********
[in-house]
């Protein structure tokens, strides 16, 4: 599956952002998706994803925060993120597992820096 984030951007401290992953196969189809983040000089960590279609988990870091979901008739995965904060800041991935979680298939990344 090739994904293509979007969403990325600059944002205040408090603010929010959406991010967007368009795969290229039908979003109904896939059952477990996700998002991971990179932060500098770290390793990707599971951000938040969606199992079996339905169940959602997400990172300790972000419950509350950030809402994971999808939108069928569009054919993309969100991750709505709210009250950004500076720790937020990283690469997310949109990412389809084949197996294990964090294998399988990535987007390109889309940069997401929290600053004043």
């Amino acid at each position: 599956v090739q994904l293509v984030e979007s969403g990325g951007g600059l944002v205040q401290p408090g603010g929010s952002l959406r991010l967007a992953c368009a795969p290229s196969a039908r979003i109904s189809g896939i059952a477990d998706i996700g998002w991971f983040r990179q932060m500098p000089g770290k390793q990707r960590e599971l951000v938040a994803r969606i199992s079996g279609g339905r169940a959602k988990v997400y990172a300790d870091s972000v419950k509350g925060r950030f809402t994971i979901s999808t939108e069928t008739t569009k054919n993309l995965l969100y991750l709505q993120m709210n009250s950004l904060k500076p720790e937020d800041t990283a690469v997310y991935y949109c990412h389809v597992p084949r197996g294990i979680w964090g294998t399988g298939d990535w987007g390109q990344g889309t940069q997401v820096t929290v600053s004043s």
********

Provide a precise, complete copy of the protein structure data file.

[in-house]
């Protein structure tokens, strides 16, 4: 599956952002998706994803925060993120597992820096 984030951007401290992953196969189809983040000089960590279609988990870091979901008739995965904060800041991935979680298939990344 090739994904293509979007969403990325600059944002205040408090603010929010959406991010967007368009795969290229039908979003109904896939059952477990996700998002991971990179932060500098770290390793990707599971951000938040969606199992079996339905169940959602997400990172300790972000419950509350950030809402994971999808939108069928569009054919993309969100991750709505709210009250950004500076720790937020990283690469997310949109990412389809084949197996294990964090294998399988990535987007390109889309940069997401929290600053004043």
């Amino acid at each position: 599956v090739q994904l293509v984030e979007s969403g990325g951007g600059l944002v205040q401290p408090g603010g929010s952002l959406r991010l967007a992953c368009a795969p290229s196969a039908r979003i109904s189809g896939i059952a477990d998706i996700g998002w991971f983040r990179q932060m500098p000089g770290k390793q990707r960590e599971l951000v938040a994803r969606i199992s079996g279609g339905r169940a959602k988990v997400y990172a300790d870091s972000v419950k509350g925060r950030f809402t994971i979901s999808t939108e069928t008739t569009k054919n993309l995965l969100y991750l709505q993120m709210n009250s950004l904060k500076p720790e937020d800041t990283a690469v997310y991935y949109c990412h389809v597992p084949r197996g294990i979680w964090g294998t399988g298939d990535w987007g390109q990344g889309t940069q997401v820096t929290v600053s004043s």